Of course, I don’t mean to say the whole thing is unfathomable. Much of the Bible is very plainly spoken and can be taken prima facie, at face value. I also remember in seminary learning that the best way to interpret the Bible is by using the Bible. That sounds like self-defeating circular logic, but it does make sense: for any kind of text in history, whether a play or novel or comic book or mythology, it require an internal consistency with a baseline, on its own terms. The Bible does have these rules, called hermeneutics, and each book within it follows the rules of its own genre, whether poetry, eyewitness account, journal entry, or practical wisdom. So the Bible can be understood, as long as the authorial intent, the time period, and the genre are taken into context.
Yet—even on its own terms, even within context, even knowing all the rules, the content of the Bible can become difficult to comprehend. The Apostle Peter himself writes of Paul’s letters, [Paul’s] letters contain some things that are hard to understand, which ignorant and unstable people distort, as they do the other Scriptures, to their own destruction (2 Peter 3:16). If Peter says this of Paul, we shouldn’t be surprised at all that Scripture can get murky and muddled.
And it’s that second thing that Peter writes, about people distorting the Bible, that always gets me. I’m not always sure how to discover which interpretation is the right one, and some of that is because of my bias that is staining the lens with which I read Scripture. Each of us have so much self-interest that we can use the Bible (and other stuff) to justify any position we want, even under the guise of “the common good” or “your benefit.”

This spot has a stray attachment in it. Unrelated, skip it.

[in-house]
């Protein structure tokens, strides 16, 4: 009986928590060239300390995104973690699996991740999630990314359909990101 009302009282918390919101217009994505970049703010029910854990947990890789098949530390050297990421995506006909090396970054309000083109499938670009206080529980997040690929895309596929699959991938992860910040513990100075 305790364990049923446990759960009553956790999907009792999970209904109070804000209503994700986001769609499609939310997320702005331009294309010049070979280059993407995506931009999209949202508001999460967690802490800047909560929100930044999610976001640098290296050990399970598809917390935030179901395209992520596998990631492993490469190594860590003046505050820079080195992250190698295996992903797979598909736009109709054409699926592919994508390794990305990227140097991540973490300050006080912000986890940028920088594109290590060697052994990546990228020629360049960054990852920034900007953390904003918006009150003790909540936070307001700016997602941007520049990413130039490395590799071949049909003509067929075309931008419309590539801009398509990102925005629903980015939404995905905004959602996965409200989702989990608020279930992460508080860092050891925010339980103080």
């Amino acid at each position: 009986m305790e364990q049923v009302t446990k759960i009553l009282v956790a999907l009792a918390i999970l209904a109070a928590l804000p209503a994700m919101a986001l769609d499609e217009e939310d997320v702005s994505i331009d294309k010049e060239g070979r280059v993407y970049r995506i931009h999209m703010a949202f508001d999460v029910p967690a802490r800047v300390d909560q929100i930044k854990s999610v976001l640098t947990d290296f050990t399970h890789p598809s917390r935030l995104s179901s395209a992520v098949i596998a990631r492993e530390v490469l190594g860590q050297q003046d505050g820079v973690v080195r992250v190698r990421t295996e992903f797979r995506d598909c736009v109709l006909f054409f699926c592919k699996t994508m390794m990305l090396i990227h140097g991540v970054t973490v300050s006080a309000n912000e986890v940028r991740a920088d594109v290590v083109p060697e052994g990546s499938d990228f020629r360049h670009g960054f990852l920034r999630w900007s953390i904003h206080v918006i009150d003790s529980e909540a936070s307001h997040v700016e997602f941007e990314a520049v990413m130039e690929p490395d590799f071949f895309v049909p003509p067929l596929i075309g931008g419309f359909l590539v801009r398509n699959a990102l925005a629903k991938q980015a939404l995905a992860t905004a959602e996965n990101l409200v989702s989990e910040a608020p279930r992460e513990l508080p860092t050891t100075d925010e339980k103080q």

On top of that, multiple competing viewpoints appear to have sound logic backing them. There are a ton of different ways to interpret the Bible, and each interpretation can look as good as the last one. Who’s to say who’s right? Is Moby Dick really about revenge? Did F. Scott Fitzgerald really mean all the symbolism? Is The Planet of the Apes about racism, class warfare, the folly of playing God, all of them, or none of them? How can I trust my senses? Or yours?
So I have two starting points that might help.
1) I assume that my precious beliefs are always open to challenge, and 2) I must live by the beliefs I hold true, as honestly and as passionately as I can, by the grace of God, and God will sort that out.